Strolling Through The Past: A Look Back Into The History of Navarro County

Uncategorized

Derrick Days

By Stephen R. Farris
Special to the Navco Chronicle
stephen@thenavcochronicle.com

I remember in the spring of 1976 playing soccer at the YMCA on a cool Saturday morning. I played fullback on the Tornadoes. Basically my last season to play YMCA soccer, as 12 was the age limit. I don’t remember exactly who we were playing that day, but I do remember after the game was over mom and I headed downtown to check out this new city wide festival called Derrick Days.
Events were spread around throughout downtown Corsicana. I’d never really been to a festival, except for the Watermelon Festival from my mom’s hometown of McDade.
Derrick Days was different. It was (and still is) based upon Corsicana’s rich oil history. Back in its beginning, there were many events (or competitions) related to the oil industry. Since I’ve not had the experience working as a roughneck, I won’t attempt to seem like I know some of the tools that are used in the trade. However, those early competition events were similar to the Highland games from Scotland, but without the kilts.
One of the primary events that is still presently held from the first Derrick Days, is the minithon. It used to be a 10 mile trek from Rice to Corsicana (if memory serves me correctly). Now it is a 2K and 5K event held in Community Park. Some of you may also remember the kayak races that were held on Richland Creek out at Love Bridge, or the “ironman” race featuring a tricycle, bicycle, kayak, running, and maybe one other thing, that would start in Corsicana then out to Lake Halbert, then back to Corsicana.
Music In the Park is another widely attended event. I remember when I was in high school this event was held at the Jester Park pavilion. Mom and I would grab some grub from the old Bill’s Fried Chicken (the old wood building) and sit out near the creek to listen to the music. Fond memories.
The chili cookoff is another event that has been a staple that continues from the early years of Derrick Days. Primarily, it was held next to the Corsicana Daily Sun up to the mid 2000s. It is still held downtown, paying homage to our Wolf Brand Chili history.
Over the past few years or so, former Corsicana Mayor Buster Brown, has taken folks on tours during Derrick Days to explore the early beginnings of the Corsicana oil boom. The tour includes places of interest in MIldred and Navarro, and to the site of where Tuckertown once stood.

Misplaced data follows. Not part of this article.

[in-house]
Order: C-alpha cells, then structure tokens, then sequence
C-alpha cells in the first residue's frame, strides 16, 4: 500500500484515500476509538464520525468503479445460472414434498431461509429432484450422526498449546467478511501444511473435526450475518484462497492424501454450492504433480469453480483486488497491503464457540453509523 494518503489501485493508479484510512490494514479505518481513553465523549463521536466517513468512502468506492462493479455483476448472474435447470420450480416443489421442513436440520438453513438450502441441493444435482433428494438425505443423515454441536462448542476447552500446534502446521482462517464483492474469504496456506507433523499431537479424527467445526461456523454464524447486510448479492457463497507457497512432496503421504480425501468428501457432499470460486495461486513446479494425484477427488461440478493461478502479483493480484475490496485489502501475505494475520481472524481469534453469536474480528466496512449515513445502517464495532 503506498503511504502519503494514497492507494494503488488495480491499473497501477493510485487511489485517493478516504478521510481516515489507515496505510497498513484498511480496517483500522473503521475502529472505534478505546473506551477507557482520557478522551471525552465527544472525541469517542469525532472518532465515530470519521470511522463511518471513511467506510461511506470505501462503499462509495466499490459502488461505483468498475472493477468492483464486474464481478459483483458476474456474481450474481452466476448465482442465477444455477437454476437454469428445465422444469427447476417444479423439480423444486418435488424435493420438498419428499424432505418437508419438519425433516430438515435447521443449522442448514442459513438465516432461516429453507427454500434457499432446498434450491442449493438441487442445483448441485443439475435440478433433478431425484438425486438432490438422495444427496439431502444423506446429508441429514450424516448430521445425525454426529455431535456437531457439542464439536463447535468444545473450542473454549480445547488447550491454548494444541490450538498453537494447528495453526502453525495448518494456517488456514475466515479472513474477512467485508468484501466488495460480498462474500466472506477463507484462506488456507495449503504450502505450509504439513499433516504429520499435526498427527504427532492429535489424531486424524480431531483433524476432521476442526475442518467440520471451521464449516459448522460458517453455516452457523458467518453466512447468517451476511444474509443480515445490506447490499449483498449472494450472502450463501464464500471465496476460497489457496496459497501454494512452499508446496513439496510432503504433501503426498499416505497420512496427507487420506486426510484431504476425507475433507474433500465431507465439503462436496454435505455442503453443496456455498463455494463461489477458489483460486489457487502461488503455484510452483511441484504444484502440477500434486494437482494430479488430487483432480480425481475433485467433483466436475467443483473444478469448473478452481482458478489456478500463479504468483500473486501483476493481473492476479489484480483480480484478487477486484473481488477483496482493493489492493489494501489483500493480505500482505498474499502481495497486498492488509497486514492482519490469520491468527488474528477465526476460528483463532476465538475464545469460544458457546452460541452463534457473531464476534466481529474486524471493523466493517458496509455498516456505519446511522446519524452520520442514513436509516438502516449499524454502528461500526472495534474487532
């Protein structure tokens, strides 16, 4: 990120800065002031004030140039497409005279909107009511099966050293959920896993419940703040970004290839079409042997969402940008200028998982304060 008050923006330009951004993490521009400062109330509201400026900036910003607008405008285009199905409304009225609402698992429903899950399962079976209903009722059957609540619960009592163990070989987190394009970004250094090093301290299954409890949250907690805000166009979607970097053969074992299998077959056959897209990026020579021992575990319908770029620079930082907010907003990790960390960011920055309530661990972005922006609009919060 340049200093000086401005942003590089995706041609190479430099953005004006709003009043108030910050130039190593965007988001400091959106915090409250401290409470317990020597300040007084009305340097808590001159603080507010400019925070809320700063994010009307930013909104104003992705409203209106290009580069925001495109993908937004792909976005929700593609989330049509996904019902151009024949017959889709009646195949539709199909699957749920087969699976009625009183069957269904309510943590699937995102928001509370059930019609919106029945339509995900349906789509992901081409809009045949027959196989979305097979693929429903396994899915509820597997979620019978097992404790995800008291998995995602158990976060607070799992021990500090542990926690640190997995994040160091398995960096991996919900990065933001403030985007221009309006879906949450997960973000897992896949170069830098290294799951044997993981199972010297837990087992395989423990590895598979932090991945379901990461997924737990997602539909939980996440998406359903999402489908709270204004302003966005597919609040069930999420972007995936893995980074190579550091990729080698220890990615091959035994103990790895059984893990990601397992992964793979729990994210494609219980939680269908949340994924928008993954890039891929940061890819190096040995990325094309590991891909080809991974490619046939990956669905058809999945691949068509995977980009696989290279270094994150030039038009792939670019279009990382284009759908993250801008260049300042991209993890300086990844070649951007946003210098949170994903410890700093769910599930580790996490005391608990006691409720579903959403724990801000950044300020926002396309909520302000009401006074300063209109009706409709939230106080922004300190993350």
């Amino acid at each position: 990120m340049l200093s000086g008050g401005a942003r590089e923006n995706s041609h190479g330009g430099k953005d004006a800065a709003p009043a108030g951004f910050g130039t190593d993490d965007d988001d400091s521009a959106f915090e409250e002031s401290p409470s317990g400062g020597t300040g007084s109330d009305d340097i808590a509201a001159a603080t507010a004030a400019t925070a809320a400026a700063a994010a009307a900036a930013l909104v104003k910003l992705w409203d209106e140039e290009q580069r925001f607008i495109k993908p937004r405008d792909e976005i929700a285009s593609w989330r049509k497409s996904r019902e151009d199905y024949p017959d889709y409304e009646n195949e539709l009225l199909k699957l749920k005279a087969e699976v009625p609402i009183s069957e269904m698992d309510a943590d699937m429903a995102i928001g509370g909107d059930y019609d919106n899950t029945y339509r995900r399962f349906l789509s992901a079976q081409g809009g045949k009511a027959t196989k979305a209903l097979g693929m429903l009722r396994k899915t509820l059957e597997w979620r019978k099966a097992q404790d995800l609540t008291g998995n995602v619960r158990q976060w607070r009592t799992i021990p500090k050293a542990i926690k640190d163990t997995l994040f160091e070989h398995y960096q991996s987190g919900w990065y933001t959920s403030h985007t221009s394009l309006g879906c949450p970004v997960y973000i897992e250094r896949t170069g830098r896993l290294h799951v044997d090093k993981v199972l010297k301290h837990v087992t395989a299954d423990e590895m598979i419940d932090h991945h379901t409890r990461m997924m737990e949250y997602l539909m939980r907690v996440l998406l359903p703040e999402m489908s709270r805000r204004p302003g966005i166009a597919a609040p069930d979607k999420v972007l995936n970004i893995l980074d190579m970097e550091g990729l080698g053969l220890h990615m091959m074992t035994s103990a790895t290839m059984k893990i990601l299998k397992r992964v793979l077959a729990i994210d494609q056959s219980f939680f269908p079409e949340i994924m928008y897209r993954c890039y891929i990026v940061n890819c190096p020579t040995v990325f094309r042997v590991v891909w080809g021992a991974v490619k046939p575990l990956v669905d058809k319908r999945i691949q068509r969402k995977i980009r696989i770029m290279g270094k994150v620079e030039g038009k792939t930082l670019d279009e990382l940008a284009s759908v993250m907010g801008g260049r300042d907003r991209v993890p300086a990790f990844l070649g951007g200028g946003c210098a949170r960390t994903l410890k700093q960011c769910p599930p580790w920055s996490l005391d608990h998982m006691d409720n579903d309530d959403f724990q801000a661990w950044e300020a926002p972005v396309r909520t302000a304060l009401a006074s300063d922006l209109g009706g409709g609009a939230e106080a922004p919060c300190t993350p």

I’m sure I’ve left quite a lot out, but if you want to get a taste of our oil history, make plans to add Derrick Days to your April calendar each year. This year’s event is scheduled for April 30th. To find out more information, check out the City of Corsicana website, or http://www.derrickdays.com.
Other places to visit while you’re in town (or even if you’re a local) are the Pearce Museum, which features western art and a huge display of Civil War artifacts and written letters. The museum is located on the campus of Navarro College.
Another site to take in is Petroleum Park, located on South 12th Street, about a block off of West 7th Avenue. There are a few artifacts related to early oil exploration here in Navarro County, as well as this site being the place where oil was first discovered in Corsicana, setting up the first oil boom for the county.
You’ll also want to check out Pioneer Village over on West Park Avenue, located on the southwest corner of Jester Park. Inside, you’ll find artifacts from the early pioneers of Navarro County, old homes and buildings, a Peace Officer’s Museum, the Lefty Frizzell Museum, an old cotton gin house, and an early gas station and pumps from the early 1920s.
Your visit to Corsicana and Derrick Days won’t be complete without stopping at the world famous Collin Street Bakery and picking up some delicious goodies.
If you’re looking for even more places to visit while you’re in the downtown area, stop in at the Corsicana Visitor’s Center and look through some of the brochures they have.
That’s all for this week folks, until next time!

Leave a Reply